Can anyone tell me what I am doing wrong. Every time I try to shape a traditional loaf of bread this is what I get.
this happened to me before I started really pressing down on the seam while rolling up the dough. That is, rolling it up a bit, pressing down the seam where the rolled and unrolled dough meet, then repeating until it's all rolled up. Creates better surface tension, too.
But I avoid that issue in most cases these days, as my favorite panned loaf is in the "sharing loaf" style, formed by making two or three small boules and setting them side-by-side in the pan.
In any event, that's a fine-looking loaf you have there! Looks very tasty :-)
I stopped rolling the dough into a loaf because that is exactly what happened to me.Some people do this and never have the problem. If you look at your crumb, there is a very faint swirling patterns and the texture is slightly different in the different layers.
The holes stopped when I started "pre-shaping" for lack of a better work. When I prepare the dough to go into its first rise, I shape into a boule and get a good tight skin or "gluten cloak".
Form the dough into a ball, and then, holding the ball in two hands, tuck the surface of the ball into the bottom of the ball, which will cause the surface of the ball to stretch and form a gluten cloak on the outside of the ball of dough. Don't stretch the dough so much that you tear the dough.(http://sourdoughhome.com/100percentwholewheat.html)
Form the dough into a ball, and then, holding the ball in two hands, tuck the surface of the ball into the bottom of the ball, which will cause the surface of the ball to stretch and form a gluten cloak on the outside of the ball of dough. Don't stretch the dough so much that you tear the dough.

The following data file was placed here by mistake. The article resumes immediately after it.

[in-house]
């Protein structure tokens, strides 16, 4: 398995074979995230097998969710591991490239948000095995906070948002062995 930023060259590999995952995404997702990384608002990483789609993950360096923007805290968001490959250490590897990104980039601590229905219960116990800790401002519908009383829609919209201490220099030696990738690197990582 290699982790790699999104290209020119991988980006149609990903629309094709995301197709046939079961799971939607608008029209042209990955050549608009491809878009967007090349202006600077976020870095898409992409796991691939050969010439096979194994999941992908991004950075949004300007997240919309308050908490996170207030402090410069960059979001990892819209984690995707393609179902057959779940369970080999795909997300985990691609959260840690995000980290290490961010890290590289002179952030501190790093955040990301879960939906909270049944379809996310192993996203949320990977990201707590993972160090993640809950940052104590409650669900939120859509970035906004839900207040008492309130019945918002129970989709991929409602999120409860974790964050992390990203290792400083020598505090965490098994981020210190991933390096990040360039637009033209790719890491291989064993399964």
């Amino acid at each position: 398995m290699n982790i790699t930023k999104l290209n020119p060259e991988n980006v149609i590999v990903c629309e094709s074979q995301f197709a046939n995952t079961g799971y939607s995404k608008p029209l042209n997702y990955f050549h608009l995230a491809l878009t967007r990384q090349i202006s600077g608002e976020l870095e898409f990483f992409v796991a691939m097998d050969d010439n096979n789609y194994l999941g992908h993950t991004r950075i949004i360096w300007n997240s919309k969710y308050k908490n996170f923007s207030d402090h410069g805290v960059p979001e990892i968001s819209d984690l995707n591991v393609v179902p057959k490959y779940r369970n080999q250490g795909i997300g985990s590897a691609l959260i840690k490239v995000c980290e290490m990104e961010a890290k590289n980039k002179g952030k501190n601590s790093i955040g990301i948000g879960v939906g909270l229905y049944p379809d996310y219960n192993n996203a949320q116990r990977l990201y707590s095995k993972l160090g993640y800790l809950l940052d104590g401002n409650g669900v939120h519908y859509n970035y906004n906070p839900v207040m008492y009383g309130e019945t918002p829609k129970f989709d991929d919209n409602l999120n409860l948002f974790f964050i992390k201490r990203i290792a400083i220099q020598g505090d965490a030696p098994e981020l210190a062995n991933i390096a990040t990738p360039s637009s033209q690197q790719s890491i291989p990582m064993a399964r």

When my dough has doubled,I tip and scrape it out of the bowl, handle it very gently and use a sharp knife to cut it into loaf-size portions. I tuck the edges of the top of the dough underneath to form a boule and then a batard from there. It's really hard to explain without pictures but the idea is to keep the small,finely distributed bubbles intact and use the surface of the dough almost as a wrapping around it. Proof and bake.
My recommendation is to watch videos here on shaping and keep practicing.For me the key was the idea of shaping the outside over the inside without layering it by rolling.
This is a great video of Julia Child and Chef Danielle Forestier making french bread-it's classic and very instructional.
Jstreed1476 - Yea, me too...the small boules placed around the sides of a cast iron skillet with one in the middle is how bread was baked when I was a kid. Who knew we were having sharing bread? I make my usual loaves that way too but I would really like to be able to make a traditional loaf once in a while without all the holes.
Clazar123 - I'll give that a try...thank you.
Crider - I live in rural Texas and all we can get out here is dial-up...I can't watch YouTube but thanks anyway.
mark sinclaire videos are also very helpful in this i find :)
Don't feel bad, Betty. If you look closely at many slliced commercial white and wheat bread loaves you'll find a "baker's bedroom" in some of those too.